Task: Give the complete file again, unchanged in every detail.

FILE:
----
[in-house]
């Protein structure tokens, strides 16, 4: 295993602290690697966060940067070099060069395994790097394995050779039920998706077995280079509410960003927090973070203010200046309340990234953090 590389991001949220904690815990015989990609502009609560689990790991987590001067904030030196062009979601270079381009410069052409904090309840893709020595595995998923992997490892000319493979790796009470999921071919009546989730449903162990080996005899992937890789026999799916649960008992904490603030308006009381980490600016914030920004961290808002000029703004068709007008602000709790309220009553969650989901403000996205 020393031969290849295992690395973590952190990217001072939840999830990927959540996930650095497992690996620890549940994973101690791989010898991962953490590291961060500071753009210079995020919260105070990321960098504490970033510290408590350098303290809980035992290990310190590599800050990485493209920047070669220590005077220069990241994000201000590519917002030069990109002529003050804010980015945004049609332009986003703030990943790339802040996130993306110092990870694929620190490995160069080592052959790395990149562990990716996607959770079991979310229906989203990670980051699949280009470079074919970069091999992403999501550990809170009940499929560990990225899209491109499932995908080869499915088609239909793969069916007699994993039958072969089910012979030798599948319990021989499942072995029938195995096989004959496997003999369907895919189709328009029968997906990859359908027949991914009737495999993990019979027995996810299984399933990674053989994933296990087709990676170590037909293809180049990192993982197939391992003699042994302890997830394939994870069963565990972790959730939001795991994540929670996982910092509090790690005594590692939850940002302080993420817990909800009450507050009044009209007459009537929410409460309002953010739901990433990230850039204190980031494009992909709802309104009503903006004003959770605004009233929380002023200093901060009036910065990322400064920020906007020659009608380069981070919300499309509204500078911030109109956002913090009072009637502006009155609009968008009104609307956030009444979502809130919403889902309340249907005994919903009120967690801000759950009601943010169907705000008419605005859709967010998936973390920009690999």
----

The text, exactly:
[in-house]
């Protein structure tokens, strides 16, 4: 295993602290690697966060940067070099060069395994790097394995050779039920998706077995280079509410960003927090973070203010200046309340990234953090 590389991001949220904690815990015989990609502009609560689990790991987590001067904030030196062009979601270079381009410069052409904090309840893709020595595995998923992997490892000319493979790796009470999921071919009546989730449903162990080996005899992937890789026999799916649960008992904490603030308006009381980490600016914030920004961290808002000029703004068709007008602000709790309220009553969650989901403000996205 020393031969290849295992690395973590952190990217001072939840999830990927959540996930650095497992690996620890549940994973101690791989010898991962953490590291961060500071753009210079995020919260105070990321960098504490970033510290408590350098303290809980035992290990310190590599800050990485493209920047070669220590005077220069990241994000201000590519917002030069990109002529003050804010980015945004049609332009986003703030990943790339802040996130993306110092990870694929620190490995160069080592052959790395990149562990990716996607959770079991979310229906989203990670980051699949280009470079074919970069091999992403999501550990809170009940499929560990990225899209491109499932995908080869499915088609239909793969069916007699994993039958072969089910012979030798599948319990021989499942072995029938195995096989004959496997003999369907895919189709328009029968997906990859359908027949991914009737495999993990019979027995996810299984399933990674053989994933296990087709990676170590037909293809180049990192993982197939391992003699042994302890997830394939994870069963565990972790959730939001795991994540929670996982910092509090790690005594590692939850940002302080993420817990909800009450507050009044009209007459009537929410409460309002953010739901990433990230850039204190980031494009992909709802309104009503903006004003959770605004009233929380002023200093901060009036910065990322400064920020906007020659009608380069981070919300499309509204500078911030109109956002913090009072009637502006009155609009968008009104609307956030009444979502809130919403889902309340249907005994919903009120967690801000759950009601943010169907705000008419605005859709967010998936973390920009690999």